So, what to do? Plato wrote “courage is knowing what not to fear.” Investors shouldn’t have to fear slowdowns, because there are tremendous opportunities that can arise from those moments. We at Modera don’t try to time your investments based on the economic cycle or recent investment performance. Instead, we focus on your personalized and comprehensive investment strategy with your own financial objectives and time frame for determining the proper asset allocation and cash management strategy that we believe best suits your specific needs.
Modera Wealth Management, LLC (“Modera”) is an SEC registered investment adviser with places of business in Massachusetts, New Jersey, Georgia, North Carolina and Florida. SEC registration does not imply any level of skill or training. Modera may only transact business in those states in which it is registered or qualifies for an exemption or exclusion from registration requirements.
For additional information about Modera, including its registration status, fees and services and/or a copy of our Form ADV Disclosure Brochure, please contact us or refer to the Investment Adviser Public Disclosure web site (www.adviserinfo.sec.gov). A full description of the firm’s business operations and service offerings is contained in our Disclosure Brochure which appears as Part 2A of Form ADV. Please read the Disclosure Brochure carefully before you invest or send money.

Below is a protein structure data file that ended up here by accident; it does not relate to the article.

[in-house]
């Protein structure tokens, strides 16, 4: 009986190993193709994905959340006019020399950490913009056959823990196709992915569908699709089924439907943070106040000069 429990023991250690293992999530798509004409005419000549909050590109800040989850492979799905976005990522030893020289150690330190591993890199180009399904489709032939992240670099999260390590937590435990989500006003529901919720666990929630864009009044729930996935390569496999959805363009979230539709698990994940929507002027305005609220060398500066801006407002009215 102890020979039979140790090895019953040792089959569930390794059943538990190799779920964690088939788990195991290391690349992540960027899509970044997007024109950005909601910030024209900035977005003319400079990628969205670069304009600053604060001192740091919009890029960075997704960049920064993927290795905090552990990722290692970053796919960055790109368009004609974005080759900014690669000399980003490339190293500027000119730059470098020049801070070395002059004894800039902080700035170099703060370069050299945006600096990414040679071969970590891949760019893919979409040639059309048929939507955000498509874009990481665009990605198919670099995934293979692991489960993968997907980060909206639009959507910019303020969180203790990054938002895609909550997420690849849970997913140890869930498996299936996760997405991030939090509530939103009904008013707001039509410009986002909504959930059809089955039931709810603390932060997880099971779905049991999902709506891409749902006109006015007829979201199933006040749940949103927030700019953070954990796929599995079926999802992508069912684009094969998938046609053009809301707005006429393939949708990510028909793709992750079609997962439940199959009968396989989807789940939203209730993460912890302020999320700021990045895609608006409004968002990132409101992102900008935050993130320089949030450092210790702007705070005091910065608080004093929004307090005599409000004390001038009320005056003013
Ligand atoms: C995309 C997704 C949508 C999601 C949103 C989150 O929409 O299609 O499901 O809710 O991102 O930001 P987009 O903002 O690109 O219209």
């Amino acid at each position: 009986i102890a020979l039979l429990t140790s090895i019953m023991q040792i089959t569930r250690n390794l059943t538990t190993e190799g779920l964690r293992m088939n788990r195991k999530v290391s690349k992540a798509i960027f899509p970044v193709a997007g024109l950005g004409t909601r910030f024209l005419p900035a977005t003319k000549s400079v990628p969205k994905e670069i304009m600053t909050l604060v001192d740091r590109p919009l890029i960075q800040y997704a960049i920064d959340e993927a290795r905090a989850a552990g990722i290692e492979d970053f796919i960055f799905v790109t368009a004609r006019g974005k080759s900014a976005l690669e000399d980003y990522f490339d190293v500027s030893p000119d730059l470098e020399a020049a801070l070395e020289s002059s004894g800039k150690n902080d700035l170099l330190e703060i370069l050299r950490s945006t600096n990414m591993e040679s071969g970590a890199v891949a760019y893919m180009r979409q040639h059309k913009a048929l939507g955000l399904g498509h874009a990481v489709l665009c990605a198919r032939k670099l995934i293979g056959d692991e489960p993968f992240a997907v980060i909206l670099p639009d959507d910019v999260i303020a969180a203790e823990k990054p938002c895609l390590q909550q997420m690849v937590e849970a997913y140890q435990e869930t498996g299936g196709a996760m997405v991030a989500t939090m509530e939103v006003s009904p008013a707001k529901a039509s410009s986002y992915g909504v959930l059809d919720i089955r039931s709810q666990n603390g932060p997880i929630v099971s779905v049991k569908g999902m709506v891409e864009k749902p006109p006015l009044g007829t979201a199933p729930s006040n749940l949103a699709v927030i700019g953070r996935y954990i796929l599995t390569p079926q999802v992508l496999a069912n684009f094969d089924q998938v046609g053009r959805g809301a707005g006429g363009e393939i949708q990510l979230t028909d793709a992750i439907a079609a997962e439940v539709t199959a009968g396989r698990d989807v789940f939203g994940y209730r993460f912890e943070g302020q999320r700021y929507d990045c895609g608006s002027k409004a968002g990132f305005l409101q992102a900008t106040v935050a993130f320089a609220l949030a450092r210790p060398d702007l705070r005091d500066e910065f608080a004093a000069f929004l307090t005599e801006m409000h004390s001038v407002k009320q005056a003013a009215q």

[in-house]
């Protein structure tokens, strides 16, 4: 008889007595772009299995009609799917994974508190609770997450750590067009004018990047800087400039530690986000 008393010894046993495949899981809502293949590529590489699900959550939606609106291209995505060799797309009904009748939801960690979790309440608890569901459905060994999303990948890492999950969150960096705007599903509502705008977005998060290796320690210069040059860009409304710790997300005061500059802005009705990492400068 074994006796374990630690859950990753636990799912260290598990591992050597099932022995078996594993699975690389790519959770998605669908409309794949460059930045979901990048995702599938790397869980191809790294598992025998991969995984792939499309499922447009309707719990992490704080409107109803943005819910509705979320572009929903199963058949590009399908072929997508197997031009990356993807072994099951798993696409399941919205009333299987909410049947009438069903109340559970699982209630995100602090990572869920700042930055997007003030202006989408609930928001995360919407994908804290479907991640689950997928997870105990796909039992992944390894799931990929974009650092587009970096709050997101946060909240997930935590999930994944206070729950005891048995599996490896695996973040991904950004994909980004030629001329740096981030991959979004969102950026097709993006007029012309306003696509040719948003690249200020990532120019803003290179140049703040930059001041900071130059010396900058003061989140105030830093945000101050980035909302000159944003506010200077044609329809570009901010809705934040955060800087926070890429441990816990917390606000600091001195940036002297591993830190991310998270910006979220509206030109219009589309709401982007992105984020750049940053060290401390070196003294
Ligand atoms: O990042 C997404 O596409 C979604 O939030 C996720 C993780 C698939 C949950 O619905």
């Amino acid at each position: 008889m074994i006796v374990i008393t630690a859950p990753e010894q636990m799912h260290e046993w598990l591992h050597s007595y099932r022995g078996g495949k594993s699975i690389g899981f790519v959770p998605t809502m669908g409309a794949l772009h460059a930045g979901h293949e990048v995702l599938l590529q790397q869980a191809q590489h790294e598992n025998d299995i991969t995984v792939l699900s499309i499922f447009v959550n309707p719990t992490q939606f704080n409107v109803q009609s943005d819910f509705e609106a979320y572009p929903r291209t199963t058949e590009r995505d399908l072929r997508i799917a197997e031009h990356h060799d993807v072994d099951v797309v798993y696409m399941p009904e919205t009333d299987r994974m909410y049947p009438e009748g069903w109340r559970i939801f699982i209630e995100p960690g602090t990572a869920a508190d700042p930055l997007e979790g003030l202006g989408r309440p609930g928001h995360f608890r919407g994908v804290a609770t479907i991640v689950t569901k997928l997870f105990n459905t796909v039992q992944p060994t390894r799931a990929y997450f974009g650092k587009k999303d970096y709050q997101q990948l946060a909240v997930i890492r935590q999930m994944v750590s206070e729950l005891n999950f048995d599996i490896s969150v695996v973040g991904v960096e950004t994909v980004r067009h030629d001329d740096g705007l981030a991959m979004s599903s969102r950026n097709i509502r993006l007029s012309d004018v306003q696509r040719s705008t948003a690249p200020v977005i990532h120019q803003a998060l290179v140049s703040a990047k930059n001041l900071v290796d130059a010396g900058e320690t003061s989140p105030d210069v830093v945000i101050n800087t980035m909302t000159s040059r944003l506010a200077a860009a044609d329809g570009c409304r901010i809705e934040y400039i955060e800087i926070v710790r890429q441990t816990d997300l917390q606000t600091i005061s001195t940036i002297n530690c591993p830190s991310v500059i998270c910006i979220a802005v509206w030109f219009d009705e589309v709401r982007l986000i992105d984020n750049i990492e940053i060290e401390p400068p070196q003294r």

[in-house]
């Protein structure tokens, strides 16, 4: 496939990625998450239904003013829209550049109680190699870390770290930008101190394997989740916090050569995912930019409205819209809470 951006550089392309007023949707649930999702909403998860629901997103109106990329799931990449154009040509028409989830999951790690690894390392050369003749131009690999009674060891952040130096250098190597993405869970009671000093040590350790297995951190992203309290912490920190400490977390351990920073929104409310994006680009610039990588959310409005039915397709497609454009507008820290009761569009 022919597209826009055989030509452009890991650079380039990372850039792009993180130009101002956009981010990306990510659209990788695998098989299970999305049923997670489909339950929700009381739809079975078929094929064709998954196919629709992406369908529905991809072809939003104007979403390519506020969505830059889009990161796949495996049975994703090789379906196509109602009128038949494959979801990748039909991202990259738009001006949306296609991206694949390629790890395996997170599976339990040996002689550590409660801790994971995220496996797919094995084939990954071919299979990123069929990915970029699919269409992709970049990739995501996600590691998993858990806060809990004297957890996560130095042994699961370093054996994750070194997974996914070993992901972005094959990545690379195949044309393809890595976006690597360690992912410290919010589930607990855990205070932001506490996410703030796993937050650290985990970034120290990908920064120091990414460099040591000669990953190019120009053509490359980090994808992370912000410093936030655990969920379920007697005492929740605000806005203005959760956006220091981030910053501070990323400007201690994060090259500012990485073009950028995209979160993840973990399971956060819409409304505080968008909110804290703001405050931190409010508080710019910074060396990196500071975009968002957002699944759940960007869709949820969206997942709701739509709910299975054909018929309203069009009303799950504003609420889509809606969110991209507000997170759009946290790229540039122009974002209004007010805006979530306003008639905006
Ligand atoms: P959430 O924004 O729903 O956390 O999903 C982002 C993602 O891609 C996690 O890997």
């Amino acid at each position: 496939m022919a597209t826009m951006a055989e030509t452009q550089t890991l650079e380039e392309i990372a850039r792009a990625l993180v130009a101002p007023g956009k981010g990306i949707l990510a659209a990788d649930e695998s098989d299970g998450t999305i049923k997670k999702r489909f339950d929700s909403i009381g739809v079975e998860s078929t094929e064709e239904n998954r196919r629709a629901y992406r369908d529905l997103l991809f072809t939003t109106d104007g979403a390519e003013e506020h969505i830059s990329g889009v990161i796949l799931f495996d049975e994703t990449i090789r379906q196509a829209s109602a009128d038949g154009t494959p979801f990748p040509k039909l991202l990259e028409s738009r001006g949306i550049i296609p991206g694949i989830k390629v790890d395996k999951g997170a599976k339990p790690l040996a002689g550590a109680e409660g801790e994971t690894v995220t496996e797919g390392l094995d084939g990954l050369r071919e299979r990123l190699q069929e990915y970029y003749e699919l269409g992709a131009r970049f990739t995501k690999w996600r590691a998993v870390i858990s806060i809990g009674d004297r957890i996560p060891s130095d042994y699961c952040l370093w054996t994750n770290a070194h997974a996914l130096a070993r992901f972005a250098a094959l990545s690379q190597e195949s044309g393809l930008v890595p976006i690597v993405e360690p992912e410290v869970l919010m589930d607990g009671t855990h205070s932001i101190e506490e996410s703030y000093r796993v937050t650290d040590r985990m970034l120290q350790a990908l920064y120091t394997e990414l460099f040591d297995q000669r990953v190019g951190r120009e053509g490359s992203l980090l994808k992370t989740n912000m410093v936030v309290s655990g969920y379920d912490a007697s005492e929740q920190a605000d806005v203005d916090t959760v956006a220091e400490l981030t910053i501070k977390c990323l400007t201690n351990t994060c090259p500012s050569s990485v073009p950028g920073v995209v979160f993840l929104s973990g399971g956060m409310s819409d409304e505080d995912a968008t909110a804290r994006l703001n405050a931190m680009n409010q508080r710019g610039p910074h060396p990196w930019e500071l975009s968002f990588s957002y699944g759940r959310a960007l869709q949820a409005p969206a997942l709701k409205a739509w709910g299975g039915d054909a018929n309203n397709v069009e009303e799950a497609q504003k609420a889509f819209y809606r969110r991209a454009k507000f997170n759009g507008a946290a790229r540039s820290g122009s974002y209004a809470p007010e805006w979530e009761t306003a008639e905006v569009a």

This quarterly commentary is limited to the dissemination of general information pertaining to our investment advisory services and financial planning services and general economic and market conditions that is not suitable for everyone. The information contained herein should not be construed as personalized investment, financial planning, legal, tax or accounting advice. For legal, tax and accounting related matters, we recommend that you seek the advice of a qualified attorney or accountant.